A sociocultural analysis of teacher assessment literacy development: The promises and pitfalls of taking a Vygotskian perspective on assessment

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Teacher assessment literacy has recently received considerable interest in the language assessment community as evidenced by the rising number of related publications, particularly those in the special issues of Language Testing (2013) and Papers in Language Testing and Assessment (2017). This growing body of literature has demonstrated that teachers are often poorly prepared to perform their assessment duties and that teachers tend to acquire their assessment literacy on the job (Crusan, Plakans, & Gebril, 2016; DeLuca & Johnson, 2017; Lam, 2015; Lam, 2019; Vogt & Tsagari, 2014; Xu & Brown, 2016). Nevertheless, how teachers' experiential learning of assessment unfolds remains relatively under-studied (DeLuca & Johnson, 2017; Xu & Brown, 2016; Yan, Zhang, & Fan, 2018). It is this crucial gap that my PhD project aims to bridge. Since recent studies (Inbar-Lourie, 2017; Yan et al., 2018; Lam, 2019; Xu & Brown, 2016) suggest that teacher assessment literacy development is a complex and context-bound process involving numerous sociocultural factors, I have adopted Vygotsky’s sociocultural theory, particularly the genetic method and the concept of perezhivanie (lived experience) as the project's theoretical framework. Guided by these two sociocultural theory tools, my project has sought to investigate significant lived experiences (perezhivaniya) that mediated the participating teachers' on-the-job learning of assessment, the interaction of environmental and personal factors in those significant experiences (perezhivaniya), and the often overlooked emotional dimension of the assessment literacy development process. Regarding methods, the study has employed the multiple case study design that involves multiple sources of data (interviews, classroom observation, stimulated recall, and think-aloud protocol) collected from six novice Vietnamese EFL teachers in two phases with each lasting three months (the first phase in 2019 and the second scheduled for 2021). The data will first be analysed simultaneously with data collection as recommended in Merriam and Tisdell (2016) and then re-examined when the entire data gathering process has concluded. As such, the analysis process will start inductively and become progressively deductive, and within-case analysis will be conducted first, followed by cross-case examination. Once completed, this project will add to the limited literature that examines teacher assessment literacy development from a sociocultural perspective and offer crucial implications for education of both pre-service and in-service language teachers. In this work-in-progress presentation, after a quick overview of the entire project, I will showcase the promise of a sociocultural perspective on teacher assessment literacy with some preliminary findings from the first round of data conducted in late 2019, discuss some challenges of framing teacher assessment literacy from a sociocultural perspective, and elaborate on my initial attempt to address those challenges.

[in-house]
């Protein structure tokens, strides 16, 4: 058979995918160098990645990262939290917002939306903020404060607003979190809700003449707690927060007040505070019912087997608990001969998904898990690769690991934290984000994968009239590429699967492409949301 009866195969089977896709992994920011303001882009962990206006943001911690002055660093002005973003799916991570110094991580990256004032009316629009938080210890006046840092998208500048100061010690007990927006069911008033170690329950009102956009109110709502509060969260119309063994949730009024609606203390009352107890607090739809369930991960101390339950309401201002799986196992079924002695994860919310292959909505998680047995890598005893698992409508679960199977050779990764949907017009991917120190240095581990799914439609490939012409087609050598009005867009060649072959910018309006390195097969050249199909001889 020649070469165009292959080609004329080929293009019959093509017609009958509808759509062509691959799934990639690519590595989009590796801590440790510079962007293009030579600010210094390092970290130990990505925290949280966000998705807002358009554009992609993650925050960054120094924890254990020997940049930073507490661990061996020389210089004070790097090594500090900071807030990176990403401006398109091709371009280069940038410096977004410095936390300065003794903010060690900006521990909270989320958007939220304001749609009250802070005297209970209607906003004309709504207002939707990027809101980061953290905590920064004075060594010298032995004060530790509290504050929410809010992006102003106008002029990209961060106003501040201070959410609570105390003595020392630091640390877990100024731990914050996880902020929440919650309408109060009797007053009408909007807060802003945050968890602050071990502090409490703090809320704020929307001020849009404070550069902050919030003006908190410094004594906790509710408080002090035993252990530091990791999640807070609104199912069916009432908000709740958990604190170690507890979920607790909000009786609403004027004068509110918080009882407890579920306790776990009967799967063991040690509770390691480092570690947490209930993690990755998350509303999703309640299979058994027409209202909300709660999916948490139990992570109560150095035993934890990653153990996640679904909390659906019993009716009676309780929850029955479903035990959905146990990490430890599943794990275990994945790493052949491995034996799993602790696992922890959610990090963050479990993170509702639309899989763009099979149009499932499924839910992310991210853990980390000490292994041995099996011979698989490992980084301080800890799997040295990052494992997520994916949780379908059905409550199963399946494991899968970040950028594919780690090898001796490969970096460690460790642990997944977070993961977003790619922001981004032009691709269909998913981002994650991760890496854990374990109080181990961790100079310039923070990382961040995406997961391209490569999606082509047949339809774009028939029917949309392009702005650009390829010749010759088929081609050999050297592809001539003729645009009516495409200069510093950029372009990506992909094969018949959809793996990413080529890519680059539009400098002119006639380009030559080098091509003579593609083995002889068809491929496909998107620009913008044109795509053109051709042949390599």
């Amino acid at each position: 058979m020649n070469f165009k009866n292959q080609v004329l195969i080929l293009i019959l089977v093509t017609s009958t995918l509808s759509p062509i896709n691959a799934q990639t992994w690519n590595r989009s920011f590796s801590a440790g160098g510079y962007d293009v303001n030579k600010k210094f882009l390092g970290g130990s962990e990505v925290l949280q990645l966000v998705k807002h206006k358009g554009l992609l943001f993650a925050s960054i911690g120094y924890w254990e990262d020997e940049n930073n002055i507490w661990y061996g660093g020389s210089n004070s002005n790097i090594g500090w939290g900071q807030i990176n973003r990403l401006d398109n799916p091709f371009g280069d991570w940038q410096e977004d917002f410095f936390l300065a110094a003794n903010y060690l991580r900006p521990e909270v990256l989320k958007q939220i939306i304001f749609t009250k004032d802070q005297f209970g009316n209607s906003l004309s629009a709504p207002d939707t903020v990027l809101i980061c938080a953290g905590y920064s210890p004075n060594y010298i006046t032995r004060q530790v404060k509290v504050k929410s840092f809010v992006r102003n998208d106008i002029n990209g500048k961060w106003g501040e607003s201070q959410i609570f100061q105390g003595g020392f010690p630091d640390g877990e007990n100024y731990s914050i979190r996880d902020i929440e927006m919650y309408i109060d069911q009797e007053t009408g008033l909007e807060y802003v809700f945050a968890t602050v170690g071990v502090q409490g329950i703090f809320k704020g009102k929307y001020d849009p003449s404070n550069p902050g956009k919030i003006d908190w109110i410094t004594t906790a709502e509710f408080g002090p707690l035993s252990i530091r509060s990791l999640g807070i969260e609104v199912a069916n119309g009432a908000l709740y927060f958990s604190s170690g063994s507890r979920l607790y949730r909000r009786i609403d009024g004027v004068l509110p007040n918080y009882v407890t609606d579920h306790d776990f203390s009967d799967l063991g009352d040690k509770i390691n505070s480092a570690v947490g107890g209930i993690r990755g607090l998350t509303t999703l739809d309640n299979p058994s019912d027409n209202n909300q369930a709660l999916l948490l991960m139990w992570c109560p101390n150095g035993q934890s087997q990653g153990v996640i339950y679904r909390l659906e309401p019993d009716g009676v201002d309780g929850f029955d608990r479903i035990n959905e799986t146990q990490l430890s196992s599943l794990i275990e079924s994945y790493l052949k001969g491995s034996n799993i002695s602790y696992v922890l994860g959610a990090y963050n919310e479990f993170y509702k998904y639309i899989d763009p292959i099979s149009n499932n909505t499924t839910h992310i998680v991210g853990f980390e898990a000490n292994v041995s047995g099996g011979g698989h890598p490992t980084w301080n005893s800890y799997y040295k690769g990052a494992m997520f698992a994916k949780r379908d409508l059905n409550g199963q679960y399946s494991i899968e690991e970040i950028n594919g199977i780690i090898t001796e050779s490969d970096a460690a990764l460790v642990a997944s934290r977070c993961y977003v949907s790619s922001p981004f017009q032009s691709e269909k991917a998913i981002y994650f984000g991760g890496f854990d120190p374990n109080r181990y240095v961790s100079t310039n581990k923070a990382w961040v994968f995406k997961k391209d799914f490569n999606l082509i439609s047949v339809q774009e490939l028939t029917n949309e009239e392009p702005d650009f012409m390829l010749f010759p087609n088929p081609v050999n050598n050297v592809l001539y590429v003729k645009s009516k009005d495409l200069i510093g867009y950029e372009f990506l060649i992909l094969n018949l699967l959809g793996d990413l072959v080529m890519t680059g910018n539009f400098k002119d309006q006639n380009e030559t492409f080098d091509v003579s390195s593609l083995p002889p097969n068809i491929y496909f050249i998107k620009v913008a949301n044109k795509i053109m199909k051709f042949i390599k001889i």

Original languageEnglish
Publication statusPublished - 2020
EventThe LTRC/ALTAANZ Online Celebratory Event 2020 - Online
Duration: 19 Nov 2020 → …


ConferenceThe LTRC/ALTAANZ Online Celebratory Event 2020
Period19/11/20 → …
Internet address


  • language assessment literacy
  • teacher education
  • sociocultural theory
  • narrative inquiry


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